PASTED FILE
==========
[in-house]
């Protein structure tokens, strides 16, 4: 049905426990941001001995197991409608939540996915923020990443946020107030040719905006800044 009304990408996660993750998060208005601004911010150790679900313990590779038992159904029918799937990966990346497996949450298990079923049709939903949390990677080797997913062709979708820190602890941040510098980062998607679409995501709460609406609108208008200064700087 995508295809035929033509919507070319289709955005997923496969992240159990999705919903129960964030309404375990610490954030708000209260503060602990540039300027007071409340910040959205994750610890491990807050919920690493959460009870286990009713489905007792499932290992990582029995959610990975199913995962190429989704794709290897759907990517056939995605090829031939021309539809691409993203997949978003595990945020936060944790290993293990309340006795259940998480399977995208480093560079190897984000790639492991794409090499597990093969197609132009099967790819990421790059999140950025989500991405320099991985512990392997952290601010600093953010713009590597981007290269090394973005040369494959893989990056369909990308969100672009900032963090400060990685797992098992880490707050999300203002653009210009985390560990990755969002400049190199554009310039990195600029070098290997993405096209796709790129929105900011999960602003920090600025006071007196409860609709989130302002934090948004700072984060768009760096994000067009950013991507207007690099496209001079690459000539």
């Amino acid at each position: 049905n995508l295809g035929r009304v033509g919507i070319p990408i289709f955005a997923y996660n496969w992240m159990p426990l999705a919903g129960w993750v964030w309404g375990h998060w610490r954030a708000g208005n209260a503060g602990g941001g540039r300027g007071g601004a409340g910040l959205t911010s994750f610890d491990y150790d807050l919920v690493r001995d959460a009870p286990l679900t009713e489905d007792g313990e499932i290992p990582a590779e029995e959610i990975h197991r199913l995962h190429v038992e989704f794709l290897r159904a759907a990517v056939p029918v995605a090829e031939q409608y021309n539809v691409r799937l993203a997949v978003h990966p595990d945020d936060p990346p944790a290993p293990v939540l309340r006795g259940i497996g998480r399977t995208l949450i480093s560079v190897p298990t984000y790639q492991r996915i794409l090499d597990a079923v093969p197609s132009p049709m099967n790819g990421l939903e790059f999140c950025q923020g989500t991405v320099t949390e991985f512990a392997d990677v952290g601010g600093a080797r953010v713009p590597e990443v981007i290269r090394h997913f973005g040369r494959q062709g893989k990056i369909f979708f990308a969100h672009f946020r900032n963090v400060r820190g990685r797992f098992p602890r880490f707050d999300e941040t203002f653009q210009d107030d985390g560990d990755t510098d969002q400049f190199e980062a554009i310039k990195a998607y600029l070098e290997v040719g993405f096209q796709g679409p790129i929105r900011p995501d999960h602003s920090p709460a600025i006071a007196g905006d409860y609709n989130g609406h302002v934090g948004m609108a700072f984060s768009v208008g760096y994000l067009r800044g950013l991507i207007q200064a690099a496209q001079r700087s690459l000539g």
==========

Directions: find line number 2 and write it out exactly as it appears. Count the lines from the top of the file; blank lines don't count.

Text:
């Protein structure tokens, strides 16, 4: 049905426990941001001995197991409608939540996915923020990443946020107030040719905006800044 009304990408996660993750998060208005601004911010150790679900313990590779038992159904029918799937990966990346497996949450298990079923049709939903949390990677080797997913062709979708820190602890941040510098980062998607679409995501709460609406609108208008200064700087 995508295809035929033509919507070319289709955005997923496969992240159990999705919903129960964030309404375990610490954030708000209260503060602990540039300027007071409340910040959205994750610890491990807050919920690493959460009870286990009713489905007792499932290992990582029995959610990975199913995962190429989704794709290897759907990517056939995605090829031939021309539809691409993203997949978003595990945020936060944790290993293990309340006795259940998480399977995208480093560079190897984000790639492991794409090499597990093969197609132009099967790819990421790059999140950025989500991405320099991985512990392997952290601010600093953010713009590597981007290269090394973005040369494959893989990056369909990308969100672009900032963090400060990685797992098992880490707050999300203002653009210009985390560990990755969002400049190199554009310039990195600029070098290997993405096209796709790129929105900011999960602003920090600025006071007196409860609709989130302002934090948004700072984060768009760096994000067009950013991507207007690099496209001079690459000539």